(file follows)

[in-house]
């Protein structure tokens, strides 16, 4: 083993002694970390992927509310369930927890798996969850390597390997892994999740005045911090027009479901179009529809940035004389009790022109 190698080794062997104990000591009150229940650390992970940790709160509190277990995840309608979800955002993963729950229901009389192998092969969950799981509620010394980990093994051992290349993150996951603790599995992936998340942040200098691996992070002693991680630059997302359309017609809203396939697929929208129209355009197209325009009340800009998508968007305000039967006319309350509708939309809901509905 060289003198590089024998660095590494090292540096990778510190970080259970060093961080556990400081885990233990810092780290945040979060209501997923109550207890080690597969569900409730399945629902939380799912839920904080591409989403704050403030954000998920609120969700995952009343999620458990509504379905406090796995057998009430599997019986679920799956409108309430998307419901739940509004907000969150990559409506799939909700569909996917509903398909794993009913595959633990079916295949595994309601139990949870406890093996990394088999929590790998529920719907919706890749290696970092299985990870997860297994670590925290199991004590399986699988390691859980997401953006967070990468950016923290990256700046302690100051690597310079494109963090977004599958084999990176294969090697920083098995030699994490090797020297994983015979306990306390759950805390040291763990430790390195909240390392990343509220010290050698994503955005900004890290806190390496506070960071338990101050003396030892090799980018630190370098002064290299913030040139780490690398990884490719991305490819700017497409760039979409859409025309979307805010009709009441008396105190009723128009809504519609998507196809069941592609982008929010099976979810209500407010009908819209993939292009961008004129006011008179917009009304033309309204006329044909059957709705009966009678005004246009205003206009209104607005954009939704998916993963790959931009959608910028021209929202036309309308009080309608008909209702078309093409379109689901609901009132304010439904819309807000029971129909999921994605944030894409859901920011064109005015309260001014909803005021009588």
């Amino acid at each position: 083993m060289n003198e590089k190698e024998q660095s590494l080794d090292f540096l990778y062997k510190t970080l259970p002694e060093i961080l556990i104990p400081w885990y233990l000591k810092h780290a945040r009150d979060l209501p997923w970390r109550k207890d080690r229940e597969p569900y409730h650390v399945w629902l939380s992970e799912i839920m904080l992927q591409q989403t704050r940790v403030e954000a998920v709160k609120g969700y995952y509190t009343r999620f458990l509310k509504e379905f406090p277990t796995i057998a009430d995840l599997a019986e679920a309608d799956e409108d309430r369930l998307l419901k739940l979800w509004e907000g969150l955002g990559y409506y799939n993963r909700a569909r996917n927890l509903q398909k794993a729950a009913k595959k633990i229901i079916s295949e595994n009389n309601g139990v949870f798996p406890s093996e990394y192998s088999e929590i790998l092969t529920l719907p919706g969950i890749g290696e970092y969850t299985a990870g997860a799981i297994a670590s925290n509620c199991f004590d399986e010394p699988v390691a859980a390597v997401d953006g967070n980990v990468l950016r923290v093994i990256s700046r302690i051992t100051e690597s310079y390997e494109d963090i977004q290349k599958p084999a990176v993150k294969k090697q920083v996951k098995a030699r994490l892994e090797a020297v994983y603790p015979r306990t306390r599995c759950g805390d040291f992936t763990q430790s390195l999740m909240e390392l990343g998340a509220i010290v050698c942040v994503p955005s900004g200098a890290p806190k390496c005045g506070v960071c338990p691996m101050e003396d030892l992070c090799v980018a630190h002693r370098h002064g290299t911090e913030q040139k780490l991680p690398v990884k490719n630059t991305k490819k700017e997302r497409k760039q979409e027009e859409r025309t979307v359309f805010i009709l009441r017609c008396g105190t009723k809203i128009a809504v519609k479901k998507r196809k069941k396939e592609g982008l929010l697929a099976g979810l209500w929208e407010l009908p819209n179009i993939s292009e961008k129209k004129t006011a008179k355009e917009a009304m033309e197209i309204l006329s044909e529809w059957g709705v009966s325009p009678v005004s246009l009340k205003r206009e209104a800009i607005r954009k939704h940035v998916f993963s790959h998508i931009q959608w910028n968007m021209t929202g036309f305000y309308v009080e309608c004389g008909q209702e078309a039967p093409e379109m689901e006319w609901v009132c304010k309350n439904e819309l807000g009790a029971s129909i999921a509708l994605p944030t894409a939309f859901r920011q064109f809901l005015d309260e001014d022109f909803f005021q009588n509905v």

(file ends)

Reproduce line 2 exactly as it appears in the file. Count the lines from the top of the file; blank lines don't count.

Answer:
């Protein structure tokens, strides 16, 4: 083993002694970390992927509310369930927890798996969850390597390997892994999740005045911090027009479901179009529809940035004389009790022109 190698080794062997104990000591009150229940650390992970940790709160509190277990995840309608979800955002993963729950229901009389192998092969969950799981509620010394980990093994051992290349993150996951603790599995992936998340942040200098691996992070002693991680630059997302359309017609809203396939697929929208129209355009197209325009009340800009998508968007305000039967006319309350509708939309809901509905 060289003198590089024998660095590494090292540096990778510190970080259970060093961080556990400081885990233990810092780290945040979060209501997923109550207890080690597969569900409730399945629902939380799912839920904080591409989403704050403030954000998920609120969700995952009343999620458990509504379905406090796995057998009430599997019986679920799956409108309430998307419901739940509004907000969150990559409506799939909700569909996917509903398909794993009913595959633990079916295949595994309601139990949870406890093996990394088999929590790998529920719907919706890749290696970092299985990870997860297994670590925290199991004590399986699988390691859980997401953006967070990468950016923290990256700046302690100051690597310079494109963090977004599958084999990176294969090697920083098995030699994490090797020297994983015979306990306390759950805390040291763990430790390195909240390392990343509220010290050698994503955005900004890290806190390496506070960071338990101050003396030892090799980018630190370098002064290299913030040139780490690398990884490719991305490819700017497409760039979409859409025309979307805010009709009441008396105190009723128009809504519609998507196809069941592609982008929010099976979810209500407010009908819209993939292009961008004129006011008179917009009304033309309204006329044909059957709705009966009678005004246009205003206009209104607005954009939704998916993963790959931009959608910028021209929202036309309308009080309608008909209702078309093409379109689901609901009132304010439904819309807000029971129909999921994605944030894409859901920011064109005015309260001014909803005021009588």